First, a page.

Regulating food companies marketing to children has had a mantra-like appeal to advocates of reductions in childhood obesity. In 2004, Congress directed the Centers for Disease Control and Prevention to examine the role of food marketing in the development of childhood obesity. The result was a thorough report from the Institute of Medicine in 2006, Food Marketing to Children and Youth: Threat or Opportunity.
Subsequently, advocates began to talk about specific restrictions. Dr. Marion Nestle, for example, proposed restrictions or bans on the use of cartoon characters, celebrity endorsements, health claims on food packages, stealth marketing and marketing in schools. Dr. Nestle held up some 50 other nations that restricted food marketing to children, “Although such actions have not eliminated childhood obesity-rates in these countries are increasing, although they remain lower than the US rate- they may help to slow current trends”.
While the experience of other countries is informative, the United States has different legal principles. Of particular relevance is the evolving jurisprudence around the First Amendment and its application to commercial speech. Over several decisions, the Supreme Court has expanded First Amendment protections for corporations whose speech (read marketing) comes under governmental regulation. This summer the Supreme Court has expanded the scope of this protection. This has raised a host of issues surrounding the future of governmental restrictions on corporate speech.
The case, Reed v. Town of Gilbert Arizona, involved a code regulating signs put up in the township according to content, size and time restrictions. A case challenging the code was brought by a church who used lawn signs to indicate where their services were being held. The code was struck down by all nine judges, although there were different rationales from different judges.
The majority of the justices agreed with Justice Clarence opinion. Under his analysis, the First Amendment applies to the states, including municipal governments. Content-based speech, which is based on its communicative content, i.e. the topic discussed or the idea or message expressed , is presumptively unconstitutional and may only be justified if the government can prove that they are narrowly tailored to serve compelling state interests. When the town of Gilbert argued that such restrictions are needed for public safety, the Court rejected the argument that signs of ideological content were different, in terms of public safety, than are temporary signs. This is the problem of the over-inclusiveness and under-inclusiveness in such First Amendment cases. (For more information on this component, see my post on the proposed New York City ban on large soda cup sizes.)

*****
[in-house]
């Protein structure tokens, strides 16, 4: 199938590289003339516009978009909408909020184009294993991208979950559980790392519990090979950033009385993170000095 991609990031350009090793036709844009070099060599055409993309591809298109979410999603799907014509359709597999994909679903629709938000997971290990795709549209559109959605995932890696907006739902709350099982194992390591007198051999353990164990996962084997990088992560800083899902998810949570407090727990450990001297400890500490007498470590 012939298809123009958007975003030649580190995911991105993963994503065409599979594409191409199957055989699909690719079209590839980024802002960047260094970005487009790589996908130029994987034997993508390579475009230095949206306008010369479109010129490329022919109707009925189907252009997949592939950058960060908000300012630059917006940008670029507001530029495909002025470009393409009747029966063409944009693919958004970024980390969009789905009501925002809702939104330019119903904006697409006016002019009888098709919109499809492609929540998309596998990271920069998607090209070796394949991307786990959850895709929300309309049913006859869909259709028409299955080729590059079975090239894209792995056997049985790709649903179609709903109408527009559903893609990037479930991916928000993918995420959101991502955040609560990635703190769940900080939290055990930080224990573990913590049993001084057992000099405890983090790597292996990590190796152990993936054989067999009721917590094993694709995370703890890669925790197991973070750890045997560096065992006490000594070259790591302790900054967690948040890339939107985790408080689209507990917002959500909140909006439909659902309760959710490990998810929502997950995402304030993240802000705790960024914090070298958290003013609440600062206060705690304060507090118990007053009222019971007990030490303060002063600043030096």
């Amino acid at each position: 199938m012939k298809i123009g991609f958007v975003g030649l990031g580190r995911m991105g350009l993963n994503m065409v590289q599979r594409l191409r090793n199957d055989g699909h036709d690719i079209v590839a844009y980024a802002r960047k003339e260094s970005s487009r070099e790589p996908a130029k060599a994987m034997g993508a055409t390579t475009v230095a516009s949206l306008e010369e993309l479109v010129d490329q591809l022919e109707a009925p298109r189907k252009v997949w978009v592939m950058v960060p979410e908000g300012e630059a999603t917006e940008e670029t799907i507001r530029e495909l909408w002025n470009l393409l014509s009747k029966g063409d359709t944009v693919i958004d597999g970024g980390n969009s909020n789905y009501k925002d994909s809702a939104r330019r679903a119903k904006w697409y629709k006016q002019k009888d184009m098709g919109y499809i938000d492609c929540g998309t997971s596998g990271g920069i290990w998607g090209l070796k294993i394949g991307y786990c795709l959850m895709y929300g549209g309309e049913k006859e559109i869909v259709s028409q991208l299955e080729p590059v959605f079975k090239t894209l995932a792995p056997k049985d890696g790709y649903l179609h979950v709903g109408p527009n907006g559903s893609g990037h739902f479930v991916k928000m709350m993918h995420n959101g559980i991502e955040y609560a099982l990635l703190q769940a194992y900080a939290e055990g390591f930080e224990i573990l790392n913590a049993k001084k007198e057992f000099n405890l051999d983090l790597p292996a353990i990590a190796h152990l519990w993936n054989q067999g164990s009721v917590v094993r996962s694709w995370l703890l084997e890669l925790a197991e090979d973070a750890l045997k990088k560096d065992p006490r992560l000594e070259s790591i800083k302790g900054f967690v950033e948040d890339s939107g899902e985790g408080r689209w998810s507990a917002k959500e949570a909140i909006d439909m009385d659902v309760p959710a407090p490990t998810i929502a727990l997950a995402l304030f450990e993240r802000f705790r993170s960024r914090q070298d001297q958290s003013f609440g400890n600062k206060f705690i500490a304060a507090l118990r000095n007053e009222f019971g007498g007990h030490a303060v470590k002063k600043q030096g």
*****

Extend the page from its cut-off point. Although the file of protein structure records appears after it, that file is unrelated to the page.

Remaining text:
Justice Breyer, who concurred in the Court’s opinion, opined that content-based speech regulation by the government should not always require the strict scrutiny. Breyer observed, “virtually all governmental activities involve speech, many of which involve the regulation of speech”. “And,” Justice Breyer added, “to hold that such content discrimination triggers strict scrutiny is to write a recipe for judicial management of ordinary government regulatory activity.” He offered several examples: securities disclosure regulation, energy conservation labeling, advertising prescription drugs, the confidentiality of patients’ medical data, commercial airplane safety briefings, and, even requiring petting zoos post signs recommending handwashing on exiting the zoo. He might have added the nutrition label, as well.
It is also worthwhile to review what Chief Justice John Roberts had to say, as obiter dicta, on hypothetical regulation for the purpose of obesity prevention, in the landmark ruling upholding the Affordable Care Act.
Bottom line: efforts to restrict food advertising to children are bound to fail without much more compelling evidence of a causal and exclusive relationship to the development of mortality and morbidity as adults, than we now have. Proposed restrictions, like those proposed by Dr. Nestle, would certainly be struck down by the courts. But, the issue would not even get that far. The regulatory work would have to be carried out by the Federal Trade Commission and the Food and Drug Administration. Congress would surely yank their funding for such efforts if they proposed such regulations. It is time for those of us who want to slow the rise in childhood obesity rates, as well as in adult rates, to realize the approach of regulating food marketing is a dead end.